37. Failure Is Not an Option, by Gene Kranz. This memoir was the first book of 2022 to fall into the category of what I call “comforting narratives,” topics I read over and over again even though I already know a lot about them. In this case, it’s the US space program, of which Kranz was Flight Director at a pivotal time, during the Mercury, Gemini, and Apollo programs. Kranz was an engineer, so he includes a significant amount of very technical material that pretty much went over my head and didn’t interest me that much. I more enjoyed the people aspects of the story. Did I learn anything new? A few conflicts between astronauts and between astronauts and mission-control people. I didn’t recall before having heard about how sad Ed White was to go back to the capsule after the first American space walk. Some interesting insight about leadership and teamwork, especially during the Apollo 13 crisis (which never gets old for me). Talk about working remotely! These guys were pioneers. Given the length of the book and percentage of wonkiness, much was tedious, but I don’t regret reading it. The narrator made me a little crazy by pronouncing “rendezvous” with the accent on “vous.” Kranz concludes the memoir with eloquent words about the US abandonment of space exploration. The book was published in 1999 and Kranz is still living; I wonder if he sees any improvement in the situation today.

38. The Vanderbilts, by Jerry E. Patterson. I was inspired to read this nonfiction account after the reading the novel, The Social Graces (above), one of whose two protagonists was Alva Vanderbilt. Patterson’s short, straightforward family history brought me up to speed, enhanced my “gilded age” knowledge, and affirmed that the Vanderbilts were surely the models for the fictional Russell’s in HBO’s “The Gilded Age” series. Patterson also provides details of Vanderbilt businesses, mansions and their architecture, art collections, and other cultural tidbits.

39. Madam President: The Secret Presidency of Edith Wilson, by William Hazelgrove. Before I read Scott Berg’s biography of Woodrow Wilson, I held a vague sense of admiration for Wilson, probably because he had been an academic, governor of my birth state of New Jersey, and a Democrat. Any admiration, however, was crushed after I learned via Berg’s book what a racist Wilson was and that he didn’t support women’s suffrage at the federal level (neither did Edith apparently). Still, I was intrigued by the two-year period after Wilson’s stroke in 1919 when his second wife Edith took over many of his duties. Most historians and biographers stop short of declaring that Edith was the first woman president of the United States in this capacity, but as is obvious from his title, Hazelgrove’s premise is just that. This book was more interesting than I was expecting, with discussions of the Constitutionality of what Edith did, the importance of prepared and willing vice presidents, and Wilson as a huge romantic with a strong sex drive. Having read Candice Millard’s excellent Destiny of the Republic, I also appreciated Hazelgrove’s comparison of the Wilson situation to what happened with James Garfield. Hazelgrove posits that Garfield’s idiot doctor and Edith Wilson played similar roles. Both presidents also had vice presidents who were terrified of stepping into the Chief Executive role.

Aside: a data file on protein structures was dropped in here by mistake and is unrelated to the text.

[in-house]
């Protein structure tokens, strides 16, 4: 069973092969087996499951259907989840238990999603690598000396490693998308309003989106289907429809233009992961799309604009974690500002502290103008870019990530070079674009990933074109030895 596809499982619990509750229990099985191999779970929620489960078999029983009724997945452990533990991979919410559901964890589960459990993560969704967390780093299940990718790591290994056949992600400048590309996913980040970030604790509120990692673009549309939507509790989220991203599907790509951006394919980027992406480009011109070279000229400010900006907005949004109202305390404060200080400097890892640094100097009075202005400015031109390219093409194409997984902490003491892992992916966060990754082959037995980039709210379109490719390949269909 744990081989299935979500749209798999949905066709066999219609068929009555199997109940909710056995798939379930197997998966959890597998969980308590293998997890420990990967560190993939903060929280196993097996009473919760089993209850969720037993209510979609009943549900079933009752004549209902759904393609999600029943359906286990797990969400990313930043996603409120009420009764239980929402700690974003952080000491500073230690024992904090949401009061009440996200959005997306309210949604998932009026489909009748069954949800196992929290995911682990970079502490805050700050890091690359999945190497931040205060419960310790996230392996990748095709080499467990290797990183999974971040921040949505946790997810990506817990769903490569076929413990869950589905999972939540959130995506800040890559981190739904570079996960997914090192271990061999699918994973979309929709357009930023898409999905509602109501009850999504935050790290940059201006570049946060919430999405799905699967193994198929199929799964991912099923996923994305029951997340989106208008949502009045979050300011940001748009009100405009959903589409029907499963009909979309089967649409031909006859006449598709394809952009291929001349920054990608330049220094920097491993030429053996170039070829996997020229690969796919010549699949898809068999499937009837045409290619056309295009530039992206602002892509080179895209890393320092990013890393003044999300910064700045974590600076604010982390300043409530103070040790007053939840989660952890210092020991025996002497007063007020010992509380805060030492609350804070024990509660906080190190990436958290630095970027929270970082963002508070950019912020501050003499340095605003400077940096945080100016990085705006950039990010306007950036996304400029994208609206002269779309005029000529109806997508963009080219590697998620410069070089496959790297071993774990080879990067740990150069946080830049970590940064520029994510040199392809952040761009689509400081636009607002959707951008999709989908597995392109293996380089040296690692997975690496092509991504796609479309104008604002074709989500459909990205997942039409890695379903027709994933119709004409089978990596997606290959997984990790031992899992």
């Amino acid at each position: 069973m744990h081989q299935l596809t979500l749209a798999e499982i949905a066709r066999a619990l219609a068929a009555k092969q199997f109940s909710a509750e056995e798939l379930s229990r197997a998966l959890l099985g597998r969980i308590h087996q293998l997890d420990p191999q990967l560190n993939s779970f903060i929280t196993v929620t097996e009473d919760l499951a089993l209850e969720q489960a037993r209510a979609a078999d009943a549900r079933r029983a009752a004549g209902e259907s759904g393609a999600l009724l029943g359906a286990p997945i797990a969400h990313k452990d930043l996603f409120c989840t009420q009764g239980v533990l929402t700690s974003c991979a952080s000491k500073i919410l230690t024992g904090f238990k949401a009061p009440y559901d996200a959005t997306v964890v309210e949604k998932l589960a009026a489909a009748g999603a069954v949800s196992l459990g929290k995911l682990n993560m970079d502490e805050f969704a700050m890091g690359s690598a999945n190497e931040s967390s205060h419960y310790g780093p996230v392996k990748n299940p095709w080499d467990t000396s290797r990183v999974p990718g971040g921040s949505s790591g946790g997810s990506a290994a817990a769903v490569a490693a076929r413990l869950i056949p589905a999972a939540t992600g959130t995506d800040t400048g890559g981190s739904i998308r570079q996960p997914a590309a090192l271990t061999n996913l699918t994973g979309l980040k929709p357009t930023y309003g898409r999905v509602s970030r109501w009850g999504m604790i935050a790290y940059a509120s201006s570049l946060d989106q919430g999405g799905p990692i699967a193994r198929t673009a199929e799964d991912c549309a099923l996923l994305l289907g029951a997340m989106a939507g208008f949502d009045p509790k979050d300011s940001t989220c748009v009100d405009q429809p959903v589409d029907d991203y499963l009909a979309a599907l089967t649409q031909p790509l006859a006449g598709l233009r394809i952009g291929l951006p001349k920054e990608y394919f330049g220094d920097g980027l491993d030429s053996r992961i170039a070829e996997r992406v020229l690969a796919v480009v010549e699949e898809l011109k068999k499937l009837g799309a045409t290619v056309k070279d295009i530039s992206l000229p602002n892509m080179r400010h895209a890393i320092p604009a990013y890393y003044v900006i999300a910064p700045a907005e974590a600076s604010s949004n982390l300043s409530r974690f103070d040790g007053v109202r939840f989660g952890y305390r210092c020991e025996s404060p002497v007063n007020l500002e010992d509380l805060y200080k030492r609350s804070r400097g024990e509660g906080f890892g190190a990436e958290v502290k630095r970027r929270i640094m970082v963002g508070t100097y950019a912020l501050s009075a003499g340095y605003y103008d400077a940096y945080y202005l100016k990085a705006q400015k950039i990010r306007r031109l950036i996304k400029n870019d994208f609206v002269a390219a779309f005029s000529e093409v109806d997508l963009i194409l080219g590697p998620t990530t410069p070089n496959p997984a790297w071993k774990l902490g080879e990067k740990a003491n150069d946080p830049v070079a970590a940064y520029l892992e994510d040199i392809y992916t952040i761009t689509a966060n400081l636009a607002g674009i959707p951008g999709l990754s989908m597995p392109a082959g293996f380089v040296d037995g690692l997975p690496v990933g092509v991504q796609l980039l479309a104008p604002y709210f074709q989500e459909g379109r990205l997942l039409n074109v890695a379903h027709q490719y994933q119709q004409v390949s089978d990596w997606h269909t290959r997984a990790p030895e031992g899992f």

40. Greentown, by Timothy Dumas. First dip into true crime this year is the story of the 1975 Martha Moxley murder and the investigation thereof. The author’s level of descriptive detail is notable. One thing I learned from it is that I dislike use of present tense in nonfiction as much as I do in fiction. The book seems to have a lot of filler; do we really need to know the history of crime in Greenwich, CT, where the murder occurred, or the history of the polygraph machine? The author also spends too much time on leads that go nowhere. He goes into great detail (including bio info) about a famous forensic scientist who contributed virtually nothing to the investigation. This one just didn’t draw me in the way most true-crime books do. And I must have missed the reason behind the title; another name for Greenwich?

41. Emotional Inheritance, by Galit Atlas. I sought out this book when I heard about it because I was hoping it would be similar to one of my favorite books from last year (about the devastating effects of childhood trauma and how a therapist treats those effects), Good Morning, Monster. Emotional Inheritance does bear some similarity but presents an interesting additional premise to the childhood trauma equation – the idea that we live through not only our own traumas but are imprinted with (via consciousness) and influenced by our parents’, and even our grandparents’ traumas (hence the “inheritance”). This idea sounds kind of “woo-woo,” but the psychological underpinnings Atlas provides are reasonably convincing. Where the author of Good Morning, Monster devoted a full chapter to each case (as well as discussed her therapeutic process, including mistakes she made), Atlas presents several cases centering on the thematic areas of trauma that comes from grandparents, parents, and our own lives. She touches only fleetingly on her therapeutic process. The audiobook is self-narrated, and the author speaks incredibly slowly, a plus for me at times so I can absorb the material, but also sometimes tedious.

*Dead narrator